People say it is never too late to start new things. No one would object to that. But in reality, not many people have the guts to tackle things that are totally unfamiliar to them as they get older.
This can’t be said, however, of Masako Wakamiya, an 82-year-old computer programmer and one of the world’s oldest iPhone app developers.
“For a long time I’ve been involved in projects to support those who have problems dealing with digital equipment,” Wakamiya said in an interview with The Japan Times. “I’ve earnestly felt I should persuade people to understand how important digital skills are (for the elderly).”
Throughout the interview, held in the living room at her house in Fujisawa, Kanagawa Prefecture, Wakamiya sat upright on a tatami mat — in the polite manner to which older generations in the country are accustomed. But clothed in a vivid pink sweater and surrounded by two laptop computers, an AI speaker and an electric piano, Wakamiya challenges common perceptions of Japanese women in their 80s.
Her activities also go far beyond what one imagines people in their 80s can achieve. Two years ago, she decided to develop a game app for senior iPhone users, although she knew nothing about programming. After six months, her app hinadan (tiered doll-display stand) was released in the App store. That accomplishment led to her being invited to Apple’s annual meeting for software developers — called the Worldwide Developers Conference (WWDC) and held in San Jose, California, in June — where Apple CEO Tim Cook introduced her to 5,300 attendees from 75 countries together with 10-year-old Yuma Soerianto from Australia, one of the youngest iPhone app developers.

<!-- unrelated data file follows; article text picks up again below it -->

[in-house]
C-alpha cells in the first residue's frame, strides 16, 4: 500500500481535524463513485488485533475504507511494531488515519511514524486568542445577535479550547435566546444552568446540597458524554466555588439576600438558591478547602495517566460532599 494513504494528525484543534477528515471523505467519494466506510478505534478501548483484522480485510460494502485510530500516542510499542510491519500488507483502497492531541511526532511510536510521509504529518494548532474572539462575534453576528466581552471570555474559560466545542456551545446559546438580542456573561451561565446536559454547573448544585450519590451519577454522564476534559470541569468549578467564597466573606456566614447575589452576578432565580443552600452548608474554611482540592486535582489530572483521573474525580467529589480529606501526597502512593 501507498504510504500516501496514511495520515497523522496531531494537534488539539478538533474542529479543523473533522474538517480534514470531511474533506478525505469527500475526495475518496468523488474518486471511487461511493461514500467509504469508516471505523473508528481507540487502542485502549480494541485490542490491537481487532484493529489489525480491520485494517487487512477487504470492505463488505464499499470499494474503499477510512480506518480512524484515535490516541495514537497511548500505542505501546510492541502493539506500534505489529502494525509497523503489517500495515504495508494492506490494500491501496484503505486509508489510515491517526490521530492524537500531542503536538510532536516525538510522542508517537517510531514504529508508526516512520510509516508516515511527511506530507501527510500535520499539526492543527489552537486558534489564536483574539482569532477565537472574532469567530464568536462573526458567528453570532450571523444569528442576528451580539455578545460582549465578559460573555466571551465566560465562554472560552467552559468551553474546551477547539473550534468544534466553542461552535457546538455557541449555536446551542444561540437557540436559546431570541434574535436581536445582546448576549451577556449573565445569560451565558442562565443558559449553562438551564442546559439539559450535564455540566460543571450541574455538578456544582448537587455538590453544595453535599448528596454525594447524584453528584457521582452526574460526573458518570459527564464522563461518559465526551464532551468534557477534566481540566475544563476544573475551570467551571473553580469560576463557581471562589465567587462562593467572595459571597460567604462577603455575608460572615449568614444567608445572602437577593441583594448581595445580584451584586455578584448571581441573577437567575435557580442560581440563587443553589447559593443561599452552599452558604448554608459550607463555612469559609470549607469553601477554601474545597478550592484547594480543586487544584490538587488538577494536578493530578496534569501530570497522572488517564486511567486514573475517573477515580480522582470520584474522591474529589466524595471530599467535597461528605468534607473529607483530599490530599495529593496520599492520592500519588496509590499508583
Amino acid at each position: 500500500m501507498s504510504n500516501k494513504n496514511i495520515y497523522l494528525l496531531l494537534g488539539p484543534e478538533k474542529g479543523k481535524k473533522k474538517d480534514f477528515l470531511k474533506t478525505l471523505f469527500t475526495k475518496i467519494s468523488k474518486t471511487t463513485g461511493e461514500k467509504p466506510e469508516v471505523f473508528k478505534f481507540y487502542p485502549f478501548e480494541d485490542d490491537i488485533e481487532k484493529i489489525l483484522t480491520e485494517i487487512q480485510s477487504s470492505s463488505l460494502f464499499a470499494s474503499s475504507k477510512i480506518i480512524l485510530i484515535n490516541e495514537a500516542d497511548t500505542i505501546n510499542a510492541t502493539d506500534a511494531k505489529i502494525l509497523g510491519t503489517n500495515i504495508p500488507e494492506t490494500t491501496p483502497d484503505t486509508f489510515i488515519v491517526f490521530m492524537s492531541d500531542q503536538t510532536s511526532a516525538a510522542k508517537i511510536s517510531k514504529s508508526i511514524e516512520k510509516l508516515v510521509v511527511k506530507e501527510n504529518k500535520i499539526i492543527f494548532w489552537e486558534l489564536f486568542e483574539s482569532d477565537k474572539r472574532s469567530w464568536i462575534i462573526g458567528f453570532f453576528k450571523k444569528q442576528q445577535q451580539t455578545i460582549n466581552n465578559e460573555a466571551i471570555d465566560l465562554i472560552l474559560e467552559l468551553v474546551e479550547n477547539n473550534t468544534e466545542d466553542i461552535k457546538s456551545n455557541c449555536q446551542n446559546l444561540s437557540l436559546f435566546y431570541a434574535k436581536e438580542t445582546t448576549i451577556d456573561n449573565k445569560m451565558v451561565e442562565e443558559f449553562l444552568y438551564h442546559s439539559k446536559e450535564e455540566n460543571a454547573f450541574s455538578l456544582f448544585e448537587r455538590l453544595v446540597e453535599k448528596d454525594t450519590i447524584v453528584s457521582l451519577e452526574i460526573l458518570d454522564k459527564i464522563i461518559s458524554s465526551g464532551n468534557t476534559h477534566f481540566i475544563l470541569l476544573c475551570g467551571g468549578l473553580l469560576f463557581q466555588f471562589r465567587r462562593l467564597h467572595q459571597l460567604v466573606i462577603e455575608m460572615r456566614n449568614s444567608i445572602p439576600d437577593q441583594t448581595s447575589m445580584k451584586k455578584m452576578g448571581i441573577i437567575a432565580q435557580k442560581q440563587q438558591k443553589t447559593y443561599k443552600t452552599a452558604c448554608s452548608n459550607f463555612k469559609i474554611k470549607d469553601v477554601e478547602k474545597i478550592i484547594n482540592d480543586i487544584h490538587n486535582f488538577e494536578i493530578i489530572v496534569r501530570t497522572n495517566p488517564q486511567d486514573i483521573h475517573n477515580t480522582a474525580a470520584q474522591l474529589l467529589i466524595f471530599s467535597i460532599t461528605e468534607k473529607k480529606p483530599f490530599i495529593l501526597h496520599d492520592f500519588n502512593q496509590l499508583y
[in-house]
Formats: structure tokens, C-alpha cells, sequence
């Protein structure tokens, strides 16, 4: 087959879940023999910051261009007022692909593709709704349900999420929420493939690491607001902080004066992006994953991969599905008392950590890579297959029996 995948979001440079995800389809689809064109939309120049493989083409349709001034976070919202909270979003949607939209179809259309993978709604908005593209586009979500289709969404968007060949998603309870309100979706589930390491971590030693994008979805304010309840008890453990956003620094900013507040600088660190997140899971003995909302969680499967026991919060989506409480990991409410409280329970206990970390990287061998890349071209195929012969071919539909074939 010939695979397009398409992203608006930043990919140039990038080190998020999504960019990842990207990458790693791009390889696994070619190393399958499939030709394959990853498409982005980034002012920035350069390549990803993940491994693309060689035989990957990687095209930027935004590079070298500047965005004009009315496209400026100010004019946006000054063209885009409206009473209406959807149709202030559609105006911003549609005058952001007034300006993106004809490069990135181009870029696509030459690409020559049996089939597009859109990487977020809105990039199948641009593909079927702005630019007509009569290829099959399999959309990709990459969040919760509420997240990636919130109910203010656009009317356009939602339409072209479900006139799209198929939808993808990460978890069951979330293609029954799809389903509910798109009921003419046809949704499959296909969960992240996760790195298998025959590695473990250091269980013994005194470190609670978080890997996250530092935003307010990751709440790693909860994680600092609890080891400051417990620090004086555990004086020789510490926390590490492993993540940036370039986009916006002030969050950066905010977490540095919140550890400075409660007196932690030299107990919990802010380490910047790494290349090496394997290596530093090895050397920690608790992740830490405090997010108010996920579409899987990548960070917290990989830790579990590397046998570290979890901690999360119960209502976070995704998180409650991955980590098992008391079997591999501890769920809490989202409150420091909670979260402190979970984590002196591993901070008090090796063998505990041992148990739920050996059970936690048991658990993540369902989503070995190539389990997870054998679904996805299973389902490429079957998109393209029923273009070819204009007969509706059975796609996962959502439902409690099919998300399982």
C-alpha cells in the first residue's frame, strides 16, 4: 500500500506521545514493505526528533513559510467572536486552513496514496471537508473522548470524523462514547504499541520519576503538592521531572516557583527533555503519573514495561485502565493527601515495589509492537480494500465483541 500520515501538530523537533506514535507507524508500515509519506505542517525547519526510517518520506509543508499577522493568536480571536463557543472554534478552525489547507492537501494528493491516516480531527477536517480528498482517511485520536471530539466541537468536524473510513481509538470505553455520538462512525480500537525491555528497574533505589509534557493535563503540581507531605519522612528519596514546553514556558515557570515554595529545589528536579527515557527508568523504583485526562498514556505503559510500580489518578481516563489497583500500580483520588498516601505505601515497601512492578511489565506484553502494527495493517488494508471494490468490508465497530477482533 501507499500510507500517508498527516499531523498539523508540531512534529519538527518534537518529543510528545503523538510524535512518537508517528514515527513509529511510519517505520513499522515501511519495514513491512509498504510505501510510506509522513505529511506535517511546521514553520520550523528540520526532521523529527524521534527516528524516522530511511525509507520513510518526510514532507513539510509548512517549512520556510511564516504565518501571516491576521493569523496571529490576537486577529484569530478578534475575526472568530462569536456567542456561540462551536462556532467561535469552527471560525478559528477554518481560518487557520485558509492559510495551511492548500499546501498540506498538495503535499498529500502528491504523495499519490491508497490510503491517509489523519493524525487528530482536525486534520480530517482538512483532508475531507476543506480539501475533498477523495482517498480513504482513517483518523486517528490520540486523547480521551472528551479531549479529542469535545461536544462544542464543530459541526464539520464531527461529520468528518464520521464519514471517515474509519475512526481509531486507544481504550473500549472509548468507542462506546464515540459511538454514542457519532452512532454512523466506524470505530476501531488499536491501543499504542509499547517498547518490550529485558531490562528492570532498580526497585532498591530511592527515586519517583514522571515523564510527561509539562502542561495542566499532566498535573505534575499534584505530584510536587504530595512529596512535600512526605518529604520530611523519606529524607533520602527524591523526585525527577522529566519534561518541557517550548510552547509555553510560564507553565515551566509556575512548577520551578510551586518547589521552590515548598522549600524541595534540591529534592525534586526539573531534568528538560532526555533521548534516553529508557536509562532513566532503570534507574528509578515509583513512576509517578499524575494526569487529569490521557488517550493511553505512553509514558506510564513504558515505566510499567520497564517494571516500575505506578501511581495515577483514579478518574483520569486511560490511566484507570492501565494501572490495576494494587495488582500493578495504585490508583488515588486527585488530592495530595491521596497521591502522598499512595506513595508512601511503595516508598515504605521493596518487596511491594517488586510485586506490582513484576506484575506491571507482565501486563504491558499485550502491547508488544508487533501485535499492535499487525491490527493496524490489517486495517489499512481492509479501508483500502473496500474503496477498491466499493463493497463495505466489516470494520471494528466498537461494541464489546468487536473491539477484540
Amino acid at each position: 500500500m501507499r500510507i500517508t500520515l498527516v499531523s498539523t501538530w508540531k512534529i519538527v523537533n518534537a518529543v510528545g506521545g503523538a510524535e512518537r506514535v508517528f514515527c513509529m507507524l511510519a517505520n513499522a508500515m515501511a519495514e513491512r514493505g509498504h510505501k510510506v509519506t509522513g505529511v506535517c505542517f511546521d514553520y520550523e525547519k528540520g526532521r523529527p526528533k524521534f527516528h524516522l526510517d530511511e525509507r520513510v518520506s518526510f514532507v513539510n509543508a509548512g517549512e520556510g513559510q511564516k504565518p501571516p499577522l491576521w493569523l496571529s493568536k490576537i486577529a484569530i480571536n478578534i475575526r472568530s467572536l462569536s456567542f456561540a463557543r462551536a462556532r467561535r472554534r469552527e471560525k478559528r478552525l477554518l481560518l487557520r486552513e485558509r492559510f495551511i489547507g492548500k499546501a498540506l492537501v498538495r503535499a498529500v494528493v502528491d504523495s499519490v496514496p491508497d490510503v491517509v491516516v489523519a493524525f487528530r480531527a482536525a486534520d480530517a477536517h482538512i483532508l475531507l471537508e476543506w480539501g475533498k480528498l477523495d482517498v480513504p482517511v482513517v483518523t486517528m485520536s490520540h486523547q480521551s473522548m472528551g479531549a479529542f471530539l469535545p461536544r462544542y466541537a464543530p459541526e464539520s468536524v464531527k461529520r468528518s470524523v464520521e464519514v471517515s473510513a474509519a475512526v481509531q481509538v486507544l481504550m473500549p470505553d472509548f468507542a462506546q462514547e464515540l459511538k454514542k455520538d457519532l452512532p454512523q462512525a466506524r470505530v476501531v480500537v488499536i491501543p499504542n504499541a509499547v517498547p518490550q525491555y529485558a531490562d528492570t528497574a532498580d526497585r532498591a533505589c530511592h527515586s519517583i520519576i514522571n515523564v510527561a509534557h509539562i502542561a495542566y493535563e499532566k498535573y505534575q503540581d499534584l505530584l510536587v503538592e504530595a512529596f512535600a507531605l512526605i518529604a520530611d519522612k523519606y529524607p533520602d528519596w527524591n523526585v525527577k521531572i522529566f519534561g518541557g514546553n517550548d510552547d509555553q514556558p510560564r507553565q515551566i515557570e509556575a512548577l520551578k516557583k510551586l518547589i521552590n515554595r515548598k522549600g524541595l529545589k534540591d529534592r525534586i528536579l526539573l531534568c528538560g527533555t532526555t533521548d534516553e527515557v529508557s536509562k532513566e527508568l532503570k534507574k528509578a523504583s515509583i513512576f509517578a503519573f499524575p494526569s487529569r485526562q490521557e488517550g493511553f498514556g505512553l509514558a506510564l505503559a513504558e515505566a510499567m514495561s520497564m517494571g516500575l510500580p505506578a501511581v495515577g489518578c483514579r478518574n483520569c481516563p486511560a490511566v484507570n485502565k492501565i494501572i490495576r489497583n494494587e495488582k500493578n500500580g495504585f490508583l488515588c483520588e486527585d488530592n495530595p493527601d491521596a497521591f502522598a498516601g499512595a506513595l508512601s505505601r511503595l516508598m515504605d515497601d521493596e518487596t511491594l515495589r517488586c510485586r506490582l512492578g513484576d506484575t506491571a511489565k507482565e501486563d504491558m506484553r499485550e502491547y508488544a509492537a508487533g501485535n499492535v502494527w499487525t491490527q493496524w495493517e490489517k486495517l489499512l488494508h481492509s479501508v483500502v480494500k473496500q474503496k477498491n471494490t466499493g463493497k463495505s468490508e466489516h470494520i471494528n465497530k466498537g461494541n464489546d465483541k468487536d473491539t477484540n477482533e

Since then, her life has changed drastically.
The retired banker received an avalanche of interview requests from domestic and foreign media, starting with CNN before the WWDC, followed by Forbes, Fortune and others from France, Switzerland, Singapore and Taiwan. Sometimes she had three interview appointments in a day. In September, she was appointed to become a member of the Japanese government committee Jinsei Hyakunen Koso Kaigi (the committee for planning a life of 100 years). Last month, she was invited to the United Nations headquarters to deliver a keynote speech at an event on the sidelines of a session of the U.N. Commission for Social Development.
“I thought it was exactly my theme,” Wakamiya said, explaining her first reaction when she received an email from the U.N. asking her to make a speech on how crucial it is for older people to acquire digital skills. “I wanted to stress the impact of ICT (information and communication technology) literacy on mental health since it is a very good thing for lonely seniors to be capable of communicating with others through the internet.
“I’ve also believed Japan should express its opinions more actively at the U.N. and other organizations,” she said, adding that Japanese are often too shy to express themselves in English. Wakamiya, who started to work soon after graduating from high school, said she hopes her efforts to speak at the U.N. without a high-level academic background will encourage other people to raise their voices in the global arena. “I was lucky I got the invitation, so I didn’t think about anything but doing my best,” said Wakamiya, who often calls herself an “evangelist of ICT,” cracking a smile.